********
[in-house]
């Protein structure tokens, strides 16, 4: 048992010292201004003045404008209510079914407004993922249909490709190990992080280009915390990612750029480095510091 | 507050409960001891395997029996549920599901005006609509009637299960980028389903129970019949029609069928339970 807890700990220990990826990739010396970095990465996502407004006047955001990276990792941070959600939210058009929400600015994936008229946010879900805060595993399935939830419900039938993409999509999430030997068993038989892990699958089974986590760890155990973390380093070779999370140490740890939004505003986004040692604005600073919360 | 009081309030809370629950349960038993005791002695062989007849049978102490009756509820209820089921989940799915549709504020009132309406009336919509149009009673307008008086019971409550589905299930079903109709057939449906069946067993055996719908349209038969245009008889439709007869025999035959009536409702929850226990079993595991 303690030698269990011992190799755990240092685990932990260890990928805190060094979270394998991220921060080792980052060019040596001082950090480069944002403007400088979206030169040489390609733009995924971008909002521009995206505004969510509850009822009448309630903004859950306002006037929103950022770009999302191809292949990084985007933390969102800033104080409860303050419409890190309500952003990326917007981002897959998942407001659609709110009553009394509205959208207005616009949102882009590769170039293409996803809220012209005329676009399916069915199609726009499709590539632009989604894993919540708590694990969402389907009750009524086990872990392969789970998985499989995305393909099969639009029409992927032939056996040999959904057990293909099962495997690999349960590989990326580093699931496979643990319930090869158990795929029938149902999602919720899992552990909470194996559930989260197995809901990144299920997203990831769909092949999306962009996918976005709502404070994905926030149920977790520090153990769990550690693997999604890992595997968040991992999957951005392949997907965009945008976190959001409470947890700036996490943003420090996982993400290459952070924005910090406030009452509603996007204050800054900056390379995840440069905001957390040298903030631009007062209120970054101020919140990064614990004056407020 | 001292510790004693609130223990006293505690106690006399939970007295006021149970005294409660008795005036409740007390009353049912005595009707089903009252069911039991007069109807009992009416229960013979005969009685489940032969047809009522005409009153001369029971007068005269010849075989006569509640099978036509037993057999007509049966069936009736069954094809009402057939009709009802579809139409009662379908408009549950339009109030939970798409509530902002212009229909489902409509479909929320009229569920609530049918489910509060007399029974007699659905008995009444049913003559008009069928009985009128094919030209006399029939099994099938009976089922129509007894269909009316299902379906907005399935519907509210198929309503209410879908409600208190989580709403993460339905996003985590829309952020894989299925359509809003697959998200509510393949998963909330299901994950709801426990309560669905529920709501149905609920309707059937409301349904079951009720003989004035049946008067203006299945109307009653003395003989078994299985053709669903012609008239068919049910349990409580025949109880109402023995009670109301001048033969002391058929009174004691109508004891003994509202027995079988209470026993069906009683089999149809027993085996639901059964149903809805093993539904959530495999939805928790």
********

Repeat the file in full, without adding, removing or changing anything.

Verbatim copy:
[in-house]
């Protein structure tokens, strides 16, 4: 048992010292201004003045404008209510079914407004993922249909490709190990992080280009915390990612750029480095510091 | 507050409960001891395997029996549920599901005006609509009637299960980028389903129970019949029609069928339970 807890700990220990990826990739010396970095990465996502407004006047955001990276990792941070959600939210058009929400600015994936008229946010879900805060595993399935939830419900039938993409999509999430030997068993038989892990699958089974986590760890155990973390380093070779999370140490740890939004505003986004040692604005600073919360 | 009081309030809370629950349960038993005791002695062989007849049978102490009756509820209820089921989940799915549709504020009132309406009336919509149009009673307008008086019971409550589905299930079903109709057939449906069946067993055996719908349209038969245009008889439709007869025999035959009536409702929850226990079993595991 303690030698269990011992190799755990240092685990932990260890990928805190060094979270394998991220921060080792980052060019040596001082950090480069944002403007400088979206030169040489390609733009995924971008909002521009995206505004969510509850009822009448309630903004859950306002006037929103950022770009999302191809292949990084985007933390969102800033104080409860303050419409890190309500952003990326917007981002897959998942407001659609709110009553009394509205959208207005616009949102882009590769170039293409996803809220012209005329676009399916069915199609726009499709590539632009989604894993919540708590694990969402389907009750009524086990872990392969789970998985499989995305393909099969639009029409992927032939056996040999959904057990293909099962495997690999349960590989990326580093699931496979643990319930090869158990795929029938149902999602919720899992552990909470194996559930989260197995809901990144299920997203990831769909092949999306962009996918976005709502404070994905926030149920977790520090153990769990550690693997999604890992595997968040991992999957951005392949997907965009945008976190959001409470947890700036996490943003420090996982993400290459952070924005910090406030009452509603996007204050800054900056390379995840440069905001957390040298903030631009007062209120970054101020919140990064614990004056407020 | 001292510790004693609130223990006293505690106690006399939970007295006021149970005294409660008795005036409740007390009353049912005595009707089903009252069911039991007069109807009992009416229960013979005969009685489940032969047809009522005409009153001369029971007068005269010849075989006569509640099978036509037993057999007509049966069936009736069954094809009402057939009709009802579809139409009662379908408009549950339009109030939970798409509530902002212009229909489902409509479909929320009229569920609530049918489910509060007399029974007699659905008995009444049913003559008009069928009985009128094919030209006399029939099994099938009976089922129509007894269909009316299902379906907005399935519907509210198929309503209410879908409600208190989580709403993460339905996003985590829309952020894989299925359509809003697959998200509510393949998963909330299901994950709801426990309560669905529920709501149905609920309707059937409301349904079951009720003989004035049946008067203006299945109307009653003395003989078994299985053709669903012609008239068919049910349990409580025949109880109402023995009670109301001048033969002391058929009174004691109508004891003994509202027995079988209470026993069906009683089999149809027993085996639901059964149903809805093993539904959530495999939805928790």